Madras Railway Company vs Thomas Rust on 23 July, 1890

Madras High Court
Madras Railway Company vs Thomas Rust on 23 July, 1890
Equivalent citations: (1891) ILR 14 Mad 18
Author: Handley
Bench: Handley


Handley, J.

1. I consider that this is a case in which an interim injunction should be granted.

2. No sufficient reason is shown in defendant’s affidavit for his breach of the agreement. If any question arose between him and Mr. Phipps as to his right to conceal any trade secret he possessed, or if he had any complaint to make as to his treatment by Mr. Phipps, he should have brought the matter before the governing authority of the company and not have thrown up his employment in direct violation of his contract. It is argued that there is no mutuality in the contract because the Company has not executed the agreement, and because they can dispense with defendant’s services on three months’ notice. As to the first point, the Company sets up the agreement and of course is bound by it equally with the defendant. As to the second point, the Company does enter into certain covenants with the defendant, and whether on the whole the bargain is more advantageous to them or to the defendant is a question not now to be determined. The defendant made the contract, and, in the absence of fraud or duress, must be bound by it.

3. And I do not think that pecuniary damages will adequately compensate the company for the defendant’s breach of contract. Unless persons who enter into contracts of this sort, on the faith of which their passage out to this country is paid, are kept to their agreement, the consequences will be very serious to employers, who will often be unable to secure the services of persons to supply the places of the defaulters in a short time.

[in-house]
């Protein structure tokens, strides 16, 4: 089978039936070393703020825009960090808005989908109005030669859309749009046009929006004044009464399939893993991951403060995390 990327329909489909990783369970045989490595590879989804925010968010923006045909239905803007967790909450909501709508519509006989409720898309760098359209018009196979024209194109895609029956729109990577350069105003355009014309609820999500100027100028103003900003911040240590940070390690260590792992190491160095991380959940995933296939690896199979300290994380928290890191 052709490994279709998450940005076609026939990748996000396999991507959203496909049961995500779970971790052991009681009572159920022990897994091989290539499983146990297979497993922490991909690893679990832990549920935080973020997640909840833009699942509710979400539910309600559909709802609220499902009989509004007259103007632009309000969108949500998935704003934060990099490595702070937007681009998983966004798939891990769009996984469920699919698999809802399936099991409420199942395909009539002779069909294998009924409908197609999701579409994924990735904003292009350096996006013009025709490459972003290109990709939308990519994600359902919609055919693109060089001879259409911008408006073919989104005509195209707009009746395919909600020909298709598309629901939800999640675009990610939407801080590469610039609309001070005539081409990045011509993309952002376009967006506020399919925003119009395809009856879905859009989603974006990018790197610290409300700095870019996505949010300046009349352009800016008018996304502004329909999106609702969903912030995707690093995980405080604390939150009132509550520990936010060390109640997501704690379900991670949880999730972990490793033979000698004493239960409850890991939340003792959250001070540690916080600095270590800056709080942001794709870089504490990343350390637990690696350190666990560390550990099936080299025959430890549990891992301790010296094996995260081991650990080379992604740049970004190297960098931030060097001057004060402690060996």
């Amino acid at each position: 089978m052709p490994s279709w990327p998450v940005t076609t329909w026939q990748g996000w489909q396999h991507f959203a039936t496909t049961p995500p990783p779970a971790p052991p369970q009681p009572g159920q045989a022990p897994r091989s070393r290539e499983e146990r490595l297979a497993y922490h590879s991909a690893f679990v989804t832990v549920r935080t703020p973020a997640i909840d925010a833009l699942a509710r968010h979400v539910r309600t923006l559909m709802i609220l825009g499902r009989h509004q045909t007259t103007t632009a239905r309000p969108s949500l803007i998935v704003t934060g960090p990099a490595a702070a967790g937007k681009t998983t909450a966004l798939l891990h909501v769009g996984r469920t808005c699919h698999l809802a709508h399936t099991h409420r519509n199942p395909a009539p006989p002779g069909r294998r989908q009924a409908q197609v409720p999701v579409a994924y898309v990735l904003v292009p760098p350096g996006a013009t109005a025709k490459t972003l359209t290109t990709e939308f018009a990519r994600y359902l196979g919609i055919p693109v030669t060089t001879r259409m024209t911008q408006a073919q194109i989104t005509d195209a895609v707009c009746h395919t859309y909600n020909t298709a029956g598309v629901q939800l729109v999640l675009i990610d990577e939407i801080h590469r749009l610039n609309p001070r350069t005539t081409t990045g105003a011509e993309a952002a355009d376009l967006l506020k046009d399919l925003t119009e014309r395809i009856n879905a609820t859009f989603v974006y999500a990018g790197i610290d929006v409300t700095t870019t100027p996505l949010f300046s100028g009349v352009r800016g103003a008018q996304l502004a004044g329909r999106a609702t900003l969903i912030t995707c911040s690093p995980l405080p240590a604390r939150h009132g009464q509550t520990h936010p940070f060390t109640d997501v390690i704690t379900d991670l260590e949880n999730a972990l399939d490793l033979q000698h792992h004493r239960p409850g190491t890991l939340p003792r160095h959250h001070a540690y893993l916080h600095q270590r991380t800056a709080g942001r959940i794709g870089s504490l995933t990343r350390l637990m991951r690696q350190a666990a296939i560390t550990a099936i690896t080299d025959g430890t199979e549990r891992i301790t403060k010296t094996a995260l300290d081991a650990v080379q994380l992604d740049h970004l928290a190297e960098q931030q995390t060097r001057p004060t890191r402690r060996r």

4. It is argued that when the remedy by specific performance of a contract is expressly refused by Chapter II of the Specific Relief Act, then by virtue of Section 54, Caluse 2, an injunction cannot be granted, and therefore that this contract, being one extending over more than three years and therefore not capable by Section 21, Clause (g) of specific performance, cannot be the subject of an injunction. It seems to me that this argument would make Section 57 of the Act a nullity. That section provides in the case of an affirmative agreement coupled with a negative agreement express or implied, that an injunction may be granted though specific performance could not, and it gives as illustrations some of the contracts specific performance of which is precluded by Section 21, Clause (b). If an injunction may be granted in the case of contracts, specific performance of which is refused by Section 21, Clause (b), why not in the case of those specific performance of which is refused by Section 21, Clause (g)? It is also argued for the defendant that an injunction should not be granted because the agreement provides for a penalty for its nonperformance. But Section 20 of the Specific Belief Act provides that this should be no bar to the remedy by specific performance and the same principle applies to injunctions. I think a case has been made out for the interference of the Court by interim injunction, but it must be on terms that plaintiff company take back the defendant into their service if he is willing, and do not, pending the decision of this suit, exercise their powers under Caluse 7 of the agreement of dispensing with his services on three months’ notice. Upon these terms there will be an injunction as prayed. Costs of this application to abide the result of the suit.

Leave a Reply

Your email address will not be published. Required fields are marked *

You may use these HTML tags and attributes:

<a href="" title=""> <abbr title=""> <acronym title=""> <b> <blockquote cite=""> <cite> <code> <del datetime=""> <em> <i> <q cite=""> <s> <strike> <strong>

* Copy This Password *

* Type Or Paste Password Here *